The Community Emergency Response Team (CERT) Program educates residents about disaster preparedness for hazards that may impact their area. CERT trains county residents in basic disaster response skills, such as fire safety, light search and rescue, team organization, and disaster medical operations. Using the training learned in the classroom and during exercises, CERT members can assist others in their neighborhood or workplace following an event when professional responders are not immediately available to help. CERT members also are encouraged to support emergency response agencies by taking a more active role in emergency preparedness projects in their community.
The CERT training classes below follows the FEMA curriculum, tailored to local disasters and hazards. Educates people about disaster preparedness for hazards that may impact their area and trains them in basic disaster response skills, such as fire safety, light search and rescue, team organization, and disaster medical operations. Emphasis on hands-on skill development and Fairfax County protocols and procedures. Instructor will provide syllabus with class schedule at first session. This training does not require any special physical strength or agility.
For more information and to register for the next class at the Fire and Rescue Academy, please click on the link below:
CERT 144 at the Fire and Rescue Academy, Monday and Wednesday – Feb 25, 27, March 4, 6,11,13,18, 20
As you will see in the video below, from our partners in safety at the National Institute of Standards and Technology, it is very important to keep a live Christmas tree watered.
The video clearly demonstrates what happens when fire touches a dry tree versus a well-watered, properly maintained tree. Please share this with your friends and social media networks.
Decorating your home for the holidays this weekend? Please watch the brief video below, from our partners in safety at the National Fire Protection Association, and follow the simple safety tips to help keep yourself, your family and friends safe from fire.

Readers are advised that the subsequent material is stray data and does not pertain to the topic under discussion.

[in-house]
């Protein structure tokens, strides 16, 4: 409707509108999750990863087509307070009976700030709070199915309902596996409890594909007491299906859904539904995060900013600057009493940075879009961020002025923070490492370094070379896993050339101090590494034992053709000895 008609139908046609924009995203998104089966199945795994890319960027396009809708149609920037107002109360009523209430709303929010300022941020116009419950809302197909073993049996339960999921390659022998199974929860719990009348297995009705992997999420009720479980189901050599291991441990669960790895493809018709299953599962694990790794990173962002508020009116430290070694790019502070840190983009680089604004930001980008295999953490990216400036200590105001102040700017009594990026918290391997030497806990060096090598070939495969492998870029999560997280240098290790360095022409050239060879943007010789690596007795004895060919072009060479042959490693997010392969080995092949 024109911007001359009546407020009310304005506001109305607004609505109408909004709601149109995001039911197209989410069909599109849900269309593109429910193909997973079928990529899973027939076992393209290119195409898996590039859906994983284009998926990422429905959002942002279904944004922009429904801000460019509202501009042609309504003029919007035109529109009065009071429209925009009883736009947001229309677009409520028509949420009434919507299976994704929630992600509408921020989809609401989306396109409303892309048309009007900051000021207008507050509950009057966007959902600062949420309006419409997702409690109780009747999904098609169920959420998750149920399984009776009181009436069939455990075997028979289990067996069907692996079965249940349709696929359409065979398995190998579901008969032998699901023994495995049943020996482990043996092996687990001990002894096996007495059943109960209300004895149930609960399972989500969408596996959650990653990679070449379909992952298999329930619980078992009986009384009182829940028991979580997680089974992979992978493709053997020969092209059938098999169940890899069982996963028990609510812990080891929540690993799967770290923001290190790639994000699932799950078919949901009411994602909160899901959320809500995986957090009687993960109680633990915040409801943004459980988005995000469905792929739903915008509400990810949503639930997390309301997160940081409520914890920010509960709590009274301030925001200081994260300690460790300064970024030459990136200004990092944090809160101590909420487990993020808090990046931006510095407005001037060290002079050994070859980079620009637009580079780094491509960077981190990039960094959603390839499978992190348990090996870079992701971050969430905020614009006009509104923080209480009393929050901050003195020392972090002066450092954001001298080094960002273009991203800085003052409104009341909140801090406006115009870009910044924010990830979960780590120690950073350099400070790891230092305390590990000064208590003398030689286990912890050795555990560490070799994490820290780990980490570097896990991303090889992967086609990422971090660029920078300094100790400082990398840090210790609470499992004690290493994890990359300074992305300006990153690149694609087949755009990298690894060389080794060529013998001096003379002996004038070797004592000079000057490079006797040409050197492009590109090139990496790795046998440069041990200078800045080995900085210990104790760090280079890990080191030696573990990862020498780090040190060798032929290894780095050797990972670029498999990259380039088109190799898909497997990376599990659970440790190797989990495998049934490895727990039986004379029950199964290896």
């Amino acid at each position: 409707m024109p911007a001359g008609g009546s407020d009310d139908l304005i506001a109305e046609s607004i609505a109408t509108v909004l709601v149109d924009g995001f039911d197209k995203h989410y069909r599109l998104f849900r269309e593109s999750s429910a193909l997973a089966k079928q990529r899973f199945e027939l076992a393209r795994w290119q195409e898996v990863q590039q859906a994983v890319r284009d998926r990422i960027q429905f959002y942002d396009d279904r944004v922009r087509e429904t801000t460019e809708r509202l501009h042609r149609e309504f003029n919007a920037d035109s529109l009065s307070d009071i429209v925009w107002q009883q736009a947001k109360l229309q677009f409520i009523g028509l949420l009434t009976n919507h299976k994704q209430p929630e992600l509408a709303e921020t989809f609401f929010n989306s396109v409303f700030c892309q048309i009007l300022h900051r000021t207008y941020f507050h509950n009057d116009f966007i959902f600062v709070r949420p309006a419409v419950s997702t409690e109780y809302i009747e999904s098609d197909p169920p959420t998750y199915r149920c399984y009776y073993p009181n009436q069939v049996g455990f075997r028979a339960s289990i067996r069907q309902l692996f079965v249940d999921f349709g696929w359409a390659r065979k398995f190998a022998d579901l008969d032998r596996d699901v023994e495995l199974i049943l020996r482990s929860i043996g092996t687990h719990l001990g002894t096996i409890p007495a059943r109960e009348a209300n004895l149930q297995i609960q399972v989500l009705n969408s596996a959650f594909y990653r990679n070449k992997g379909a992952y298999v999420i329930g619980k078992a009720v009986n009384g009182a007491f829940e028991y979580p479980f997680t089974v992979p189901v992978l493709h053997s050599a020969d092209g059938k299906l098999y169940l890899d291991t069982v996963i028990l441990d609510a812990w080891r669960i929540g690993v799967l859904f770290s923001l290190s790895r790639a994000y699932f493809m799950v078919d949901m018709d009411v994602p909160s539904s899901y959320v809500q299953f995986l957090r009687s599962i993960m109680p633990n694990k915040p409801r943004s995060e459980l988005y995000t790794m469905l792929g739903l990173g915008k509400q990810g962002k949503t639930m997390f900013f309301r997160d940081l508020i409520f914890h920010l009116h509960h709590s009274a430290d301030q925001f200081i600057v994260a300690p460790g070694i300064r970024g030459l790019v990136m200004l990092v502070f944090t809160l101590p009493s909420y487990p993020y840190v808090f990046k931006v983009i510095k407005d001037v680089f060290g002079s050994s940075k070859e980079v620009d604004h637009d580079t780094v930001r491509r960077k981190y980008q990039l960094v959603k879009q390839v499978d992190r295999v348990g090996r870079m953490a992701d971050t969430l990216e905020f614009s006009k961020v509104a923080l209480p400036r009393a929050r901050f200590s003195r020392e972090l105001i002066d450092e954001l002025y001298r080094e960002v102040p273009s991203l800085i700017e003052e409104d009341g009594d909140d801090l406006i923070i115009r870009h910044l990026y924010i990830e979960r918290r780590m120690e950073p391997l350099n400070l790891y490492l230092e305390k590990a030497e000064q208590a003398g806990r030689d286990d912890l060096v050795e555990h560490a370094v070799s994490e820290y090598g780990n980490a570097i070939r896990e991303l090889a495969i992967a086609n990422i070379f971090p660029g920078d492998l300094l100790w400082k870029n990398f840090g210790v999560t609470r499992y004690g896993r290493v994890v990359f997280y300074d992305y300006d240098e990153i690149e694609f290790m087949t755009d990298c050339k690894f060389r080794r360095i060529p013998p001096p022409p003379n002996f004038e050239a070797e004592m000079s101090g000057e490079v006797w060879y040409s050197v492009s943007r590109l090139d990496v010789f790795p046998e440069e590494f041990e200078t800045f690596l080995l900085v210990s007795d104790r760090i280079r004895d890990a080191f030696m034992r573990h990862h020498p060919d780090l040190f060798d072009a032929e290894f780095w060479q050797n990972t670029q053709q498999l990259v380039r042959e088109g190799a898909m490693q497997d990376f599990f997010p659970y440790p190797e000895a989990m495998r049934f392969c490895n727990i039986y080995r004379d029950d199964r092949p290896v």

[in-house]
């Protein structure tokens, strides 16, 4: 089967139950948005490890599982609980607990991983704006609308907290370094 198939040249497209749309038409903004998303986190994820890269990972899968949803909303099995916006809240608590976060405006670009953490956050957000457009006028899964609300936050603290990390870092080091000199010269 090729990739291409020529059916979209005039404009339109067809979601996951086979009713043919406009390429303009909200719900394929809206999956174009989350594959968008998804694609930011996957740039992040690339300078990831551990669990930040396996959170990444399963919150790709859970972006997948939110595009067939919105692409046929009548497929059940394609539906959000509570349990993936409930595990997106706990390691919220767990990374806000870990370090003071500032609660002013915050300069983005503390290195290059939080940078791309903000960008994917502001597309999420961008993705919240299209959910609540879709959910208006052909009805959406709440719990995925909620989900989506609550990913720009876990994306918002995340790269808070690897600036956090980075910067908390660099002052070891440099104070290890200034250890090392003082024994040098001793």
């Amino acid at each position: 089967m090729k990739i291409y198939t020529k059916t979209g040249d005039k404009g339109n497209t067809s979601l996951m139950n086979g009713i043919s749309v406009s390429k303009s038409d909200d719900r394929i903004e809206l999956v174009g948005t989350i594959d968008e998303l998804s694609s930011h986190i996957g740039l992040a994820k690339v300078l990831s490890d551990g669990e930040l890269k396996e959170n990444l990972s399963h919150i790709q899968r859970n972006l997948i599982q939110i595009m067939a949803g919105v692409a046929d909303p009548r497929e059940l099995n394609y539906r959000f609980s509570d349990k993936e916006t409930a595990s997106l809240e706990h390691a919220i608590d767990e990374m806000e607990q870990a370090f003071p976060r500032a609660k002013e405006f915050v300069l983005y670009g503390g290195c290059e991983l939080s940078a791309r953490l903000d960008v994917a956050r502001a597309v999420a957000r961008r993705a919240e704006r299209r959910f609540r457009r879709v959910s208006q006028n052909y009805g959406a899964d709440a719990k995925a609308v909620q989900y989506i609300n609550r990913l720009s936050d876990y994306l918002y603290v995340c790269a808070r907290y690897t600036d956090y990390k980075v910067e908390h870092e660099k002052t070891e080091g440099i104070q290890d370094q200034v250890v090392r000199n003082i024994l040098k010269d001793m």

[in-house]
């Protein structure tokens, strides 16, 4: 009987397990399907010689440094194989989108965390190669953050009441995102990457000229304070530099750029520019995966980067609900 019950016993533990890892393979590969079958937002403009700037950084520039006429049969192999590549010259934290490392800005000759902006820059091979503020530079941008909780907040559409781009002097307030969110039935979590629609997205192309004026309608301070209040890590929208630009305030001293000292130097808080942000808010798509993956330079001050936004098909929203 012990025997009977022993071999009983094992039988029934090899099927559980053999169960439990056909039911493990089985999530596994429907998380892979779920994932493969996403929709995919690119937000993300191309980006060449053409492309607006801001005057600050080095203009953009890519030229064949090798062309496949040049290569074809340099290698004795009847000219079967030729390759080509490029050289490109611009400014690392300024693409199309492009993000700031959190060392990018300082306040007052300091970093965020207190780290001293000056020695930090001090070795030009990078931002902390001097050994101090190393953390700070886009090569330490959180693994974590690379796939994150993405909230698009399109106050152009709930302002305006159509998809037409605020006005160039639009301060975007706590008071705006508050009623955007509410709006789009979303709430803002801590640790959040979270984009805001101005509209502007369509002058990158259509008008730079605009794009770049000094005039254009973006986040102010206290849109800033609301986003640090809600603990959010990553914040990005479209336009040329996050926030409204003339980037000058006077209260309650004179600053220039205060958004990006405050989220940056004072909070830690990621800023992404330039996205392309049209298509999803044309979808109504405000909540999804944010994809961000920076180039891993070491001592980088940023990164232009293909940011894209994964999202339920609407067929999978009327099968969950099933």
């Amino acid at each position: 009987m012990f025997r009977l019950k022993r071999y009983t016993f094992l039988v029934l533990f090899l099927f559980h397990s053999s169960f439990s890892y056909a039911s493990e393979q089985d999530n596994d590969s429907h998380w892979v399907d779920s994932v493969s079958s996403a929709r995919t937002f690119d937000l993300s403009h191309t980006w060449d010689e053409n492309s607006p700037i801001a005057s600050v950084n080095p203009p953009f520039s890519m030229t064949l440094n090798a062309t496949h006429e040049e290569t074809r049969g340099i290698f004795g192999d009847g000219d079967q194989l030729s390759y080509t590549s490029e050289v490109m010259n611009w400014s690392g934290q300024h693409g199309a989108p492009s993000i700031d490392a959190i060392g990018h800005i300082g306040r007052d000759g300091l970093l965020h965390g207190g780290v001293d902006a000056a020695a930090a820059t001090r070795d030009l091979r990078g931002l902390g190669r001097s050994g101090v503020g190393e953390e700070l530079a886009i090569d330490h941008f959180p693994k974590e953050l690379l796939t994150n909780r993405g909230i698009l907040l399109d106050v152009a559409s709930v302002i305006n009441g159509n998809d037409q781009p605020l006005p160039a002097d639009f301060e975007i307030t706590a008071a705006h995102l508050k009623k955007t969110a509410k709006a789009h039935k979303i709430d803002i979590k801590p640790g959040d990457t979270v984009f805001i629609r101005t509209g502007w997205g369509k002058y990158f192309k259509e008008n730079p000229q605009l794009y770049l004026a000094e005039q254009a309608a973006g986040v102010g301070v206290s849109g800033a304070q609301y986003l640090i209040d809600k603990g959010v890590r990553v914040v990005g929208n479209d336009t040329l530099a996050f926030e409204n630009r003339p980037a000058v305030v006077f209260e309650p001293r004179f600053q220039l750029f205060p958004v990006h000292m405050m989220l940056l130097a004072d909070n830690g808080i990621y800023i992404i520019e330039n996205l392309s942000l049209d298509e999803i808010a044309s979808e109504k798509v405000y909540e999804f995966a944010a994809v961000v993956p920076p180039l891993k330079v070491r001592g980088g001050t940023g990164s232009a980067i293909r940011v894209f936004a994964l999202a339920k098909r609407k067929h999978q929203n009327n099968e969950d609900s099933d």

Photo courtesy of NFPA
Carbon Monoxide (CO) is a colorless, odorless and tasteless gas. It causes more than 150 accidental fatalities each year; thousands more are treated in hospitals for CO poisoning. CO combines with hemoglobin in our blood and robs the blood of the oxygen our body needs. Early symptoms of exposure are similar to the flu and include headache, fatigue, nausea, and confused thinking (so victims cannot think clearly enough to get assistance). Without treatment, the victim will lose consciousness, and if no help is given will lose their life.
CO is produced by combustion. Common causes are:
- Defective gas or oil furnaces and water heaters
- Cracked chimney flues
- Indoor use of charcoal grills
- Use of a gas oven or range to warm a room
- Running a car in an enclosed area
- Closing the fireplace damper before the fire is completely out
CO accidents are preventable. Actions you should take to protect your family are:
- Each year you should have a qualified technician inspect your gas furnace and appliances.
- Never allow your car to run in an enclosed area, especially if it is a garage attached to your house.
- Make sure your fireplace is in good repair and do not close the damper before the fire is out.
- Install CO alarms to give your family a warning if CO is building up in your house.